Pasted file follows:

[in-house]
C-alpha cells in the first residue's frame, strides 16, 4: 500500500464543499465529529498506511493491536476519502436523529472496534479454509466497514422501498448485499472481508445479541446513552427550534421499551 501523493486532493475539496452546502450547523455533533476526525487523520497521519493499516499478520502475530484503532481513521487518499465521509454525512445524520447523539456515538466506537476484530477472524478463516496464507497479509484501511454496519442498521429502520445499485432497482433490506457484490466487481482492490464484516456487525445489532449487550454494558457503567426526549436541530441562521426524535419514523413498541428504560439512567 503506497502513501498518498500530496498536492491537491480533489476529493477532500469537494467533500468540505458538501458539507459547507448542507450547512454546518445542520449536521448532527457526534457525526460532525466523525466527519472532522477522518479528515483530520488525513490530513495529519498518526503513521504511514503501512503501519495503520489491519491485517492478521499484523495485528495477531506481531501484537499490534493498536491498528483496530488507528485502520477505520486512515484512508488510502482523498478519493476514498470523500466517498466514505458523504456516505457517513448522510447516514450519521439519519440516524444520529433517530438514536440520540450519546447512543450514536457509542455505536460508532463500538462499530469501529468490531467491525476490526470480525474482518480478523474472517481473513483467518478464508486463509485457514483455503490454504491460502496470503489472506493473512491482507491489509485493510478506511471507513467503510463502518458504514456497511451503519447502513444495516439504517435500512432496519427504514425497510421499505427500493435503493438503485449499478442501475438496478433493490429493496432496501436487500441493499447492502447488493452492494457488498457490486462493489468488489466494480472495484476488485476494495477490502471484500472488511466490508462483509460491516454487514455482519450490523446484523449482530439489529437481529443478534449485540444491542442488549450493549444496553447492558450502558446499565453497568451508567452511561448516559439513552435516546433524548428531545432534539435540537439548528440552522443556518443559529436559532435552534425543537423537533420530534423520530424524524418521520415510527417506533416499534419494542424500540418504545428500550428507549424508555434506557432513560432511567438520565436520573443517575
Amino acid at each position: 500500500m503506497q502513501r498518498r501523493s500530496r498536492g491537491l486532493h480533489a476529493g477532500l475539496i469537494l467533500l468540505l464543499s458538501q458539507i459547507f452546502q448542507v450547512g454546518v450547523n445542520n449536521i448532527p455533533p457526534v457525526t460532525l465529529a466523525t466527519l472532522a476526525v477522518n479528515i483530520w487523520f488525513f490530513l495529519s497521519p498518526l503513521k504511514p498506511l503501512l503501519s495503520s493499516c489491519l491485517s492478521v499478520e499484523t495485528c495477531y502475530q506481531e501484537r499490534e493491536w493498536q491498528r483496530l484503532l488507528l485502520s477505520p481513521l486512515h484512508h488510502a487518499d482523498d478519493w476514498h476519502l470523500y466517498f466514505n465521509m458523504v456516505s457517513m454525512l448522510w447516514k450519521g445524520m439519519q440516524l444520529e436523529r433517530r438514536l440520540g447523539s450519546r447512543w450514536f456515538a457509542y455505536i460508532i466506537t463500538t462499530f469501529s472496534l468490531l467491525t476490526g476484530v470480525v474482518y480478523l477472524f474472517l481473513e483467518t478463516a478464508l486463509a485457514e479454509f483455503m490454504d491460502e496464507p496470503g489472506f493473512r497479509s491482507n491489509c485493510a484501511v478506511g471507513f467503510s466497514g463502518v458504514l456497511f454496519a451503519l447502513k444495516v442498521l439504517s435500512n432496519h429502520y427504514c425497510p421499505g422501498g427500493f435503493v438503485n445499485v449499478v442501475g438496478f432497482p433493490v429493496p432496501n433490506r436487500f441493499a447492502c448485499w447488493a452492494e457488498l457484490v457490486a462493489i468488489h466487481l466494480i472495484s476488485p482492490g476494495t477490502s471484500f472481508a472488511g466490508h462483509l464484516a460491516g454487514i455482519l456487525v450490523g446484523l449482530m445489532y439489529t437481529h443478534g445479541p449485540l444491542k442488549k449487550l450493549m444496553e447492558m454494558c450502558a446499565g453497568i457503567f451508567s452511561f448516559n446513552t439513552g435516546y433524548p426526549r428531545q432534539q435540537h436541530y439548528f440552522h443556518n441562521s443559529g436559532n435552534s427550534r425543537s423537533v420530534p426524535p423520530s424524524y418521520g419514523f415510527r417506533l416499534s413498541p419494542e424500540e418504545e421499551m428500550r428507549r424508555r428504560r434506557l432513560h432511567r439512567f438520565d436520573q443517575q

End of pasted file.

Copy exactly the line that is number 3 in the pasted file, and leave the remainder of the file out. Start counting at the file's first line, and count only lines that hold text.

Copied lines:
Amino acid at each position: 500500500m503506497q502513501r498518498r501523493s500530496r498536492g491537491l486532493h480533489a476529493g477532500l475539496i469537494l467533500l468540505l464543499s458538501q458539507i459547507f452546502q448542507v450547512g454546518v450547523n445542520n449536521i448532527p455533533p457526534v457525526t460532525l465529529a466523525t466527519l472532522a476526525v477522518n479528515i483530520w487523520f488525513f490530513l495529519s497521519p498518526l503513521k504511514p498506511l503501512l503501519s495503520s493499516c489491519l491485517s492478521v499478520e499484523t495485528c495477531y502475530q506481531e501484537r499490534e493491536w493498536q491498528r483496530l484503532l488507528l485502520s477505520p481513521l486512515h484512508h488510502a487518499d482523498d478519493w476514498h476519502l470523500y466517498f466514505n465521509m458523504v456516505s457517513m454525512l448522510w447516514k450519521g445524520m439519519q440516524l444520529e436523529r433517530r438514536l440520540g447523539s450519546r447512543w450514536f456515538a457509542y455505536i460508532i466506537t463500538t462499530f469501529s472496534l468490531l467491525t476490526g476484530v470480525v474482518y480478523l477472524f474472517l481473513e483467518t478463516a478464508l486463509a485457514e479454509f483455503m490454504d491460502e496464507p496470503g489472506f493473512r497479509s491482507n491489509c485493510a484501511v478506511g471507513f467503510s466497514g463502518v458504514l456497511f454496519a451503519l447502513k444495516v442498521l439504517s435500512n432496519h429502520y427504514c425497510p421499505g422501498g427500493f435503493v438503485n445499485v449499478v442501475g438496478f432497482p433493490v429493496p432496501n433490506r436487500f441493499a447492502c448485499w447488493a452492494e457488498l457484490v457490486a462493489i468488489h466487481l466494480i472495484s476488485p482492490g476494495t477490502s471484500f472481508a472488511g466490508h462483509l464484516a460491516g454487514i455482519l456487525v450490523g446484523l449482530m445489532y439489529t437481529h443478534g445479541p449485540l444491542k442488549k449487550l450493549m444496553e447492558m454494558c450502558a446499565g453497568i457503567f451508567s452511561f448516559n446513552t439513552g435516546y433524548p426526549r428531545q432534539q435540537h436541530y439548528f440552522h443556518n441562521s443559529g436559532n435552534s427550534r425543537s423537533v420530534p426524535p423520530s424524524y418521520g419514523f415510527r417506533l416499534s413498541p419494542e424500540e418504545e421499551m428500550r428507549r424508555r428504560r434506557l432513560h432511567r439512567f438520565d436520573q443517575q